Katrinalist.net, a volunteer effort to pull together the huge amount of data about missing people and evacuees, is up. The 88,000 records were entered by hand by volunteers from information gathered around the Web.
This is the work of the PeopleFinder project, a group that is using a Wiki to organize a very ambitious goal of making sense of the data in different digital forms that's being published to Web sites such as Craigslist, posted in chat rooms and entered into databases at non-profits.
I talked to David Geilhufe, one of the people involved in the project last night. There's a good explanation of the project on a his blog. But briefly, this project is akin to work Yahoo is doing with its metasearch tool. But instead of scraping Web sites, the PeopleFinder volunteers have created a spec, called the PeopleFinder Interchange Format (PFIF) to structure the data. They use the spec to enter information into the database and are trying to get nonprofits and other organizations to adopt the spec to use it as well to allow the sharing of data.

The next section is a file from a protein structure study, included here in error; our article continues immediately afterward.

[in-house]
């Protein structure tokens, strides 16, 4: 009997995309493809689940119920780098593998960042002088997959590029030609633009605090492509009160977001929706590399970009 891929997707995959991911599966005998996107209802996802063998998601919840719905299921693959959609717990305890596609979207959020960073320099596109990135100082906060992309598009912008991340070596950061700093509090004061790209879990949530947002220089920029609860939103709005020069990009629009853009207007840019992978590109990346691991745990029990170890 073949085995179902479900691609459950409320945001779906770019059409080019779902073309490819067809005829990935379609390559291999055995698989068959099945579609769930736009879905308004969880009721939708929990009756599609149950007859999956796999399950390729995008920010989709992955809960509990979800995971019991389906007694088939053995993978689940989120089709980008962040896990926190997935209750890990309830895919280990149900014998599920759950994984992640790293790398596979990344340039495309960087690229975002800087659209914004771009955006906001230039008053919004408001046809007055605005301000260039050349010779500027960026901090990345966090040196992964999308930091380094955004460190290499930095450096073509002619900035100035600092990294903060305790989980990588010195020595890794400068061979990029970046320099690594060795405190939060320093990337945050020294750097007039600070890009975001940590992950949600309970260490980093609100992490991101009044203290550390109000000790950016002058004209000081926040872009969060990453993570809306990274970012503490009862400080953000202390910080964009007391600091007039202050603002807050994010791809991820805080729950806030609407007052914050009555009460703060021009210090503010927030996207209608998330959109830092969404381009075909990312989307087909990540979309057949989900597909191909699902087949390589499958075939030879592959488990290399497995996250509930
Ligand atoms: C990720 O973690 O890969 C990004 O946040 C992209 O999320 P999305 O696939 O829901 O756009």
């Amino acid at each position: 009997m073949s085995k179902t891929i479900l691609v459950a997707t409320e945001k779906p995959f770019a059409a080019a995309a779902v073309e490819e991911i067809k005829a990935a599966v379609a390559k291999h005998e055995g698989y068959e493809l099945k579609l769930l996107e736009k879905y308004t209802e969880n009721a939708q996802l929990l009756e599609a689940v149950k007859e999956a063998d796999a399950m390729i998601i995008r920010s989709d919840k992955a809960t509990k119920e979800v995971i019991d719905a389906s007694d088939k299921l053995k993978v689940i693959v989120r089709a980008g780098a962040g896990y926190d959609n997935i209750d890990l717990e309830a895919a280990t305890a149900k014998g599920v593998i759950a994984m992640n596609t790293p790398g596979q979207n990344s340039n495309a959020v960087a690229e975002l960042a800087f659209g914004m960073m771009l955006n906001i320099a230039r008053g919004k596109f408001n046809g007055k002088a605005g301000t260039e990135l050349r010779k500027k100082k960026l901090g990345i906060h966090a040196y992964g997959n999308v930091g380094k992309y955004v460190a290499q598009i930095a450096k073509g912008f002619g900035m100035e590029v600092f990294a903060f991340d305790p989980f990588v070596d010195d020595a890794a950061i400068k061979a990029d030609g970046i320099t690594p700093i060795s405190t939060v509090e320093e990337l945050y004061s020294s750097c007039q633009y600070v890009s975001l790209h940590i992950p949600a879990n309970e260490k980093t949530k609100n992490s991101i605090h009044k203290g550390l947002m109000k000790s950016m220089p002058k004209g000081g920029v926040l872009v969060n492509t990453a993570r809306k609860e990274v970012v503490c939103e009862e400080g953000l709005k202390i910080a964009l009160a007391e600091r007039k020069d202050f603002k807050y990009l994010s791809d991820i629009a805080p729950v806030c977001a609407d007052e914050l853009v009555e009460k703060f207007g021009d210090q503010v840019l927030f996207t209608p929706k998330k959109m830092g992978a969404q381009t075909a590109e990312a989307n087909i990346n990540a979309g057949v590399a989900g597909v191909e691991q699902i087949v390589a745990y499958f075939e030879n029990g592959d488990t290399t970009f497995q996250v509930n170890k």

The Social Source Foundation, CivicSpace Labs and Salesforce.com Foundation are collaborating on this project, providing storage space and software engineering expertise. Marnie Webb, who started the NPTech del.icio.us tag project kindly pointed me to the PeopleFinder project as an example of a group using tags for a project I am working on. And yes, they're using tags, but that's not the real story.